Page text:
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Author Notes:

Email Address: Paul W. Doetsch : mpedwd@emory.edu

Conceived and designed the experiments: JM ND BW PWD. Performed the experiments: JM.

Analyzed the data: JM ND BW PWD. Contributed reagents/materials/analysis tools: BW YL.

Wrote the paper: JM BW. Carried out preliminary experiments: AK.

The content is solely the responsibility of the authors and does not necessarily represent the official views of the National Institutes of Health.

The funders had no role in study design, data collection and analysis, decision to publish, or preparation of the manuscript.

The authors have declared that no competing interests exist.


Research Funding:

National Institutes of Health (http://www.nih.gov) grant CA120288 was awarded to PWD.

Evidence for Retromutagenesis as a Mechanism for Adaptive Mutation in Escherichia coli.

Journal Title:

PLoS Genetics


Volume 11, Number 8


, Pages e1005477-e1005477

Type of Work:

Article | Final Publisher PDF


Adaptive mutation refers to the continuous outgrowth of new mutants from a non-dividing cell population during selection, in apparent violation of the neo-Darwinian principle that mutation precedes selection. One explanation is that of retromutagenesis, in which a DNA lesion causes a transcriptional mutation that yields a mutant protein, allowing escape from selection. This enables a round of DNA replication that establishes heritability. Because the model requires that gene expression precedes DNA replication, it predicts that during selection, new mutants will arise from damage only to the transcribed DNA strand. As a test, we used a lacZ amber mutant of Escherichia coli that can revert by nitrous acid-induced deamination of adenine residues on either strand of the TAG stop codon, each causing different DNA mutations. When stationary-phase, mutagenized cells were grown in rich broth before being plated on lactose-selective media, only non-transcribed strand mutations appeared in the revertants. This result was consistent with the known high sensitivity to deamination of the single-stranded DNA in a transcription bubble, and it provided an important control because it demonstrated that the genetic system we would use to detect transcribed-strand mutations could also detect a bias toward the non-transcribed strand. When residual lacZ transcription was blocked beforehand by catabolite repression, both strands were mutated about equally, but if revertants were selected immediately after nitrous acid exposure, transcribed-strand mutations predominated among the revertants, implicating retromutagenesis as the mechanism. This result was not affected by gene orientation. Retromutagenesis is apt to be a universal method of evolutionary adaptation, which enables the emergence of new mutants from mutations acquired during counterselection rather than beforehand, and it may have roles in processes as diverse as the development of antibiotic resistance and neoplasia.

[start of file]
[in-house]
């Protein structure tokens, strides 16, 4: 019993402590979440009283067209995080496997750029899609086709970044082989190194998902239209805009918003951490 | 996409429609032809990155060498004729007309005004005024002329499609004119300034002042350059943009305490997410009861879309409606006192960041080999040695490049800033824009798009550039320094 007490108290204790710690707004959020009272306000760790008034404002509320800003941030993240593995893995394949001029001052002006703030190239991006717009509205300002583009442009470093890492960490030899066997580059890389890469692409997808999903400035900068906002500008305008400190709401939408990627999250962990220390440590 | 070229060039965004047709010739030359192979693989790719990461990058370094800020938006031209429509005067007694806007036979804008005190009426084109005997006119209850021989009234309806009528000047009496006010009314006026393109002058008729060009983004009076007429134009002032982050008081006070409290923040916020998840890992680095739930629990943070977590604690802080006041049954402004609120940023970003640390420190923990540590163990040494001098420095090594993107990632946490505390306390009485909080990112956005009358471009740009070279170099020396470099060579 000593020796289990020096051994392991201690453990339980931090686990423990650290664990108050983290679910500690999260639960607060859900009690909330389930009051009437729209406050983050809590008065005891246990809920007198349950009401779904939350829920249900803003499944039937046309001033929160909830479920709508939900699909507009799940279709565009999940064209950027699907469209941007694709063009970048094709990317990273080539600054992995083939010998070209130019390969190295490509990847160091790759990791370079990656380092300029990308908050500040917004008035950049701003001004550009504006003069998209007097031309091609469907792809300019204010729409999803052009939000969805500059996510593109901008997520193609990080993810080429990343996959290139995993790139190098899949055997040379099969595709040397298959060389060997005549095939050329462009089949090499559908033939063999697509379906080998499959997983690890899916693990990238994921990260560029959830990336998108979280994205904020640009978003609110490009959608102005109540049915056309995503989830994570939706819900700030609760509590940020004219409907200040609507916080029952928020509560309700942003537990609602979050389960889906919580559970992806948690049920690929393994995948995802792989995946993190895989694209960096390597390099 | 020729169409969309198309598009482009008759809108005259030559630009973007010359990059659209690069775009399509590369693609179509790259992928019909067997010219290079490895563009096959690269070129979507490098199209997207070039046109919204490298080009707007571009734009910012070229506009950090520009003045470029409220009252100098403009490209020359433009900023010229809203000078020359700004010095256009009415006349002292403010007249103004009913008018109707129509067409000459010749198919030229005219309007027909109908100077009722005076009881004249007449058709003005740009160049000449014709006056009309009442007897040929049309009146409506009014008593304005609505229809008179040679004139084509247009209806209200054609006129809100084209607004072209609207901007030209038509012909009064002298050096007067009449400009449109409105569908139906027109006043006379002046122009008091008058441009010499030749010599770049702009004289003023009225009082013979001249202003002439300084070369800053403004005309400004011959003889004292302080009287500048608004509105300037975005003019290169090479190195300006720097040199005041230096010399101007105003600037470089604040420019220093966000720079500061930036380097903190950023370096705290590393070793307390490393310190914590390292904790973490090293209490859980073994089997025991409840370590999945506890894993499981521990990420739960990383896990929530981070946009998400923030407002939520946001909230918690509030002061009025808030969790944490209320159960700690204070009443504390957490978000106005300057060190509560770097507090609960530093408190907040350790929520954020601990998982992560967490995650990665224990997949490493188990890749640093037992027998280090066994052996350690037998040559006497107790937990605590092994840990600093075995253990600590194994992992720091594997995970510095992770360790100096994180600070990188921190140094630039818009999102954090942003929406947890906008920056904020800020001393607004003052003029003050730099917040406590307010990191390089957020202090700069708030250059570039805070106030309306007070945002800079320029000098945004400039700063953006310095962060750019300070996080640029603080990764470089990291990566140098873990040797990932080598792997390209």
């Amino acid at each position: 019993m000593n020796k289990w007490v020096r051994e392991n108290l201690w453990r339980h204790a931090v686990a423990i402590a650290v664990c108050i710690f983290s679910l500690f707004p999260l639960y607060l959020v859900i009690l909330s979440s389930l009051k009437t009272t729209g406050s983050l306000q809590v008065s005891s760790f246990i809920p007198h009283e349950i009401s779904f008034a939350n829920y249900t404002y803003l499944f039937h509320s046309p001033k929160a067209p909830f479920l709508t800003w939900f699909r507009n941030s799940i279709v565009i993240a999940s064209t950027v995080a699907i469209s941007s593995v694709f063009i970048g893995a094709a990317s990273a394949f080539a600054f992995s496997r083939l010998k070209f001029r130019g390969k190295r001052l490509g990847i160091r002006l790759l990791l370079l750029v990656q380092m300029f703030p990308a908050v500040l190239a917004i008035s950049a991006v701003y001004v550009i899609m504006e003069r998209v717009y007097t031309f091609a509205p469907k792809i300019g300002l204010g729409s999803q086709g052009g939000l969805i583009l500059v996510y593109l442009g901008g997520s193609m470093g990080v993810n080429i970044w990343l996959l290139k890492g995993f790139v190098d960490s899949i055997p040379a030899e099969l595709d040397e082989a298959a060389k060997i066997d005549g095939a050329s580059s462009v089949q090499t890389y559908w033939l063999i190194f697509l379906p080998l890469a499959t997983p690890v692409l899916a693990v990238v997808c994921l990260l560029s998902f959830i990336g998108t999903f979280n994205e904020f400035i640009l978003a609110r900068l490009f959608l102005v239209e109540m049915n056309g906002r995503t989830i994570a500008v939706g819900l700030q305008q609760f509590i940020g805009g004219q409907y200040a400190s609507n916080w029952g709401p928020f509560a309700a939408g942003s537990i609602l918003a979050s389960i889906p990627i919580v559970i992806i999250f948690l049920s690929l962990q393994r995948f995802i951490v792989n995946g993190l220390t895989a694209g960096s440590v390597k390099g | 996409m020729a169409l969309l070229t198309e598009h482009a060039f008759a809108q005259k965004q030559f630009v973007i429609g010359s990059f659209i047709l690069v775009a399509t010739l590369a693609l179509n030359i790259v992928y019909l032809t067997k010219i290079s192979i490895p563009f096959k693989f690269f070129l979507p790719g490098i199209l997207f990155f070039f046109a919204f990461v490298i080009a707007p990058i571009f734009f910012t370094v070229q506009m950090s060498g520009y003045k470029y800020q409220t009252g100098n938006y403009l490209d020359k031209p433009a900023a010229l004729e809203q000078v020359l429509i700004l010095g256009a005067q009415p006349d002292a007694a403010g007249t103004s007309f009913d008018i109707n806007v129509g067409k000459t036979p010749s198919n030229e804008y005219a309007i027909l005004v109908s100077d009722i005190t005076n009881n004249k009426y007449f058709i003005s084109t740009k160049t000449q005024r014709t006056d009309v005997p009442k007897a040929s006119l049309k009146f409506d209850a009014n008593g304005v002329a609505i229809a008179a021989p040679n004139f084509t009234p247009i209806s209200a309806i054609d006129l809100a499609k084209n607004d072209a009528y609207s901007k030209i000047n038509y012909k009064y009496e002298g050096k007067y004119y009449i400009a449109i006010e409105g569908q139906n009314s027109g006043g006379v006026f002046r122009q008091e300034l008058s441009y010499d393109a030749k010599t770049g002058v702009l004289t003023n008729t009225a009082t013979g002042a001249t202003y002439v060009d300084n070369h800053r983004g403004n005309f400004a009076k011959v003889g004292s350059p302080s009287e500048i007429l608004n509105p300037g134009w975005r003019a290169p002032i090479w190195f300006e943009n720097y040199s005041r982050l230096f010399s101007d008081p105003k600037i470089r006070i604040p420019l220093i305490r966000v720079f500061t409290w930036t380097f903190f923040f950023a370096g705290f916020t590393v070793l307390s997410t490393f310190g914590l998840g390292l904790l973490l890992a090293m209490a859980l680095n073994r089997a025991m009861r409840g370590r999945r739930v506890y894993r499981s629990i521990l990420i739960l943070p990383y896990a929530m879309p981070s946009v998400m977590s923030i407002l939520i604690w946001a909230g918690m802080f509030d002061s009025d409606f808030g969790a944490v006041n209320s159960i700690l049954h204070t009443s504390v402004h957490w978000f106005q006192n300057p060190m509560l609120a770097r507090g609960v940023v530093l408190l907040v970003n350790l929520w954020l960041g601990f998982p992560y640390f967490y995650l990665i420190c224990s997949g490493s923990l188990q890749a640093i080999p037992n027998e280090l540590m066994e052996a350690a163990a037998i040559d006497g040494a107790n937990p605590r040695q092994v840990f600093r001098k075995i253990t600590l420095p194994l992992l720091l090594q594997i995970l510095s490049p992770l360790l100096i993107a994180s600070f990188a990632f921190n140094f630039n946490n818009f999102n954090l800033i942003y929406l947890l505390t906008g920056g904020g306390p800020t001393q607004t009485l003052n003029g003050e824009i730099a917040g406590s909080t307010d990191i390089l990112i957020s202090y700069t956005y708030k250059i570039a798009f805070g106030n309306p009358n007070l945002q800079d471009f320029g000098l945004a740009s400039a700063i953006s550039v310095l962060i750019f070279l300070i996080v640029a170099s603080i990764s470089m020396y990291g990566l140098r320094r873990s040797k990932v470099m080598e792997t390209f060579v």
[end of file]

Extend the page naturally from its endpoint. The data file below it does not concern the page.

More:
Copyright information:

© 2015 Morreall et al.

This is an Open Access article distributed under the terms of the Creative Commons Attribution 4.0 International License ( http://creativecommons.org/licenses/by/4.0/), which permits distribution, public display, and publicly performance, making multiple copies, distribution of derivative works, provided the original work is properly cited. This license requires credit be given to copyright holder and/or author, copyright and license notices be kept intact.

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